- ISRAEL: Not A Good Sign
- SUPPORT: MOUT For The 21st Century
- ATTRITION: Internet Geeks Have More Choices
- ON POINT: Spy Novels and Whodunnit: North Korea's Criminal Reality Is Intolerable
- PHOTO: Over The Philippine Sea
- BOOK REVIEW: The Campaigns of Sargon II, King of Assyria, 721-705 B.C. (Campaigns and Commanders Series)
- IRAN: Pride, Prejudice and Persecution
- AIR DEFENSE: No Quick Fix For SHORAD
- SPECIAL OPERATIONS: Benghazi Aftermath
- PHOTO: Birds Of A Feather Flock Together
- KOREA: Purging The Dynasty
- INFANTRY: Tech Takes its Toll
- INFORMATION WARFARE: HVIs Wanted Dead Or Alive
- CIC: The Duel of the Two Men, the Two Horses, and the Two Dogs
- PHOTO: Old And New Friends
- BOOK REVIEW: Franklin D. Roosevelt. Vol. II, The War Years, 1939-1945
- BOOK REVIEW: Franklin D. Roosevel, Vol I, Road to the New Deal, 1882-1939
The government is scrambling to find the money to buy new military equipment, especially aircraft and ships, to better deal with growing Chinese presence offshore waters (which China claims to control and will, if the Philippines cannot put some ships and aircraft out there). Last year China declared most of the South China Sea as part of China and set up administrative facilities on one of the disputed small islands (that cannot otherwise support a population). China recently announced that it will spend $1.6 billion on building economic or security facilities on these disputed bits of land. China is also backing up its claims by stationing larger warships (frigates and destroyers, with helicopters on board) in the disputed waters. Chinese tactics involve moving in quietly (with warships or facilities built on reefs or uninhabited rocks) and then leaving nearby claimants the option of attacking (and being beaten by more powerful Chinese forced into “defending themselves”) or just backing off. The Philippines is seeking help from the United States if it comes to removing Chinese from waters that are generally recognized as Filipino.
January 2, 2013: The NPA cancelled their holiday truce, which was supposed to continue until the 15th. It was a unilateral truce and the communist rebels are angry that the military did not reciprocate and halt operations against them. The army says they had to respond to the recent kidnapping of two militiamen and three civilians in the south.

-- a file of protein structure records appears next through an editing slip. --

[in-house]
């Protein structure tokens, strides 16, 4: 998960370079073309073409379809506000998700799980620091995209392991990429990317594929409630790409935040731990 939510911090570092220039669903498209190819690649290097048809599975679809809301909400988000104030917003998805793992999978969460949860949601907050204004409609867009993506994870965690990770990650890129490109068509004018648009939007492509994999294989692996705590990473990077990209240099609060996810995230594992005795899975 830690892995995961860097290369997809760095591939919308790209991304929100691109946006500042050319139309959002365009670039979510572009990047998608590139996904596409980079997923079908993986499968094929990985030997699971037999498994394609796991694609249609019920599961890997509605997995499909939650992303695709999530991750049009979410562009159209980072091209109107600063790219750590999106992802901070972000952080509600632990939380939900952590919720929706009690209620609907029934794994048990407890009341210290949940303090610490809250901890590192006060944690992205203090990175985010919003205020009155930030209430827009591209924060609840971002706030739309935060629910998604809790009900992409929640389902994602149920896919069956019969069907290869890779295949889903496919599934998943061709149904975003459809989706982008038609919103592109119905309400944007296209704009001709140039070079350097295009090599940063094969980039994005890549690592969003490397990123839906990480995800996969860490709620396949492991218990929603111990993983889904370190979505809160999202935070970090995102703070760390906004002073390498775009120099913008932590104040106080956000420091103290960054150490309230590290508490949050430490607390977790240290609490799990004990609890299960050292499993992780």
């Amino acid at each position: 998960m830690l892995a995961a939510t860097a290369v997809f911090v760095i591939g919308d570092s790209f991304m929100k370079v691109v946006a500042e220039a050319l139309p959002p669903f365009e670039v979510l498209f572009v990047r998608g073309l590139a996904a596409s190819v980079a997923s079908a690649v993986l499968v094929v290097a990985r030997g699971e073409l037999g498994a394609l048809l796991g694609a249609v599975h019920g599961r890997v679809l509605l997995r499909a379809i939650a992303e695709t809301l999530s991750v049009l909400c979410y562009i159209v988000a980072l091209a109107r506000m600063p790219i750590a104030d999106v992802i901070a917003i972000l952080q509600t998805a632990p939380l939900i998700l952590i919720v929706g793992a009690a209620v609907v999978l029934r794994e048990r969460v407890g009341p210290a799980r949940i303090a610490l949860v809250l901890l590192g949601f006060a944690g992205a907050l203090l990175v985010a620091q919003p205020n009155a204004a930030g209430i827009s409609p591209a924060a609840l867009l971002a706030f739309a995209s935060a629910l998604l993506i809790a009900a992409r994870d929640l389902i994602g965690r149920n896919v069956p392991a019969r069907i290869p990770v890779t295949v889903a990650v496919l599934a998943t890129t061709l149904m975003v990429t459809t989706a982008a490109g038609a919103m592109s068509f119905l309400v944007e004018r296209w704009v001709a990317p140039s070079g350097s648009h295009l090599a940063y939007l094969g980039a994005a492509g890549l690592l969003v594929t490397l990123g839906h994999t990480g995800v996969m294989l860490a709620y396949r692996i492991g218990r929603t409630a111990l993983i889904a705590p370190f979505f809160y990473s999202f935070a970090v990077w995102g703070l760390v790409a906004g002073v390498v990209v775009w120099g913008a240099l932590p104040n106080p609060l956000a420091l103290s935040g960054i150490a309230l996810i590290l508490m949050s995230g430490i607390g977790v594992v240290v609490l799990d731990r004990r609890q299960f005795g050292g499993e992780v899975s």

December 30, 2012: In the south seven people were wounded when a bomb went off in a bus. The bomb was planted by an extortion gang formed by renegade MILF members. Threatening violence to get extortion payments from businesses is popular with rebels and gangsters in the south. Whenever a bomb goes off, the first thing the police have to determine is whether it’s about extortion (usually) or Islamic terrorism (rarely). The government sees MILF men going rogue with increasing frequency and pressures the MILF leadership for not doing more to deal with their wayward members.
December 27, 2012: The navy revealed that it will be buying three Italian AW109 helicopters, as part of a drive to modernize the decrepit (or missing) equipment found throughout the military. The army announced it had ordered 72 trucks from Korea (60 of them small vehicles fitted out as ambulances and the other heavy models for hauling cargo or troops).
December 26, 2012: A two minute Abu Sayyaf video appeared on the Internet, proving that an Australian man, kidnapped in December 2011, was still alive. He is believed to be held on Basilan Island. Last March troops captured an Abu Sayyaf camp on Basilan and found evidence that the Australian man had been held there. Abu Sayyaf is demanding $2 million but the Australian forbids such ransom, as it only encourages the terrorists and provides them with cash to grow and make more attacks. The Philippines and Australia are working together to find the captive (a former soldier) and have warned foreigners in general to avoid the southern Philippines because of the kidnapping threat.
In the south (Negros Oriental) police arrested a wanted (for a $128,000 reward) NPA leader (Filemon Mendrez).
December 23, 2012: The Philippines has become the first country in Asia to outlaw kidnapping (often in secret) of suspects by the military and police. The security forces consider this practice essential to deal with subversive organizations like Islamic radicals or leftist rebels. But the practice was often abused and the victims were sometimes secretly murdered (“disappeared”). The kidnappings will probably continue but the soldiers or police involved risk prosecution if caught (and a life sentence if convicted).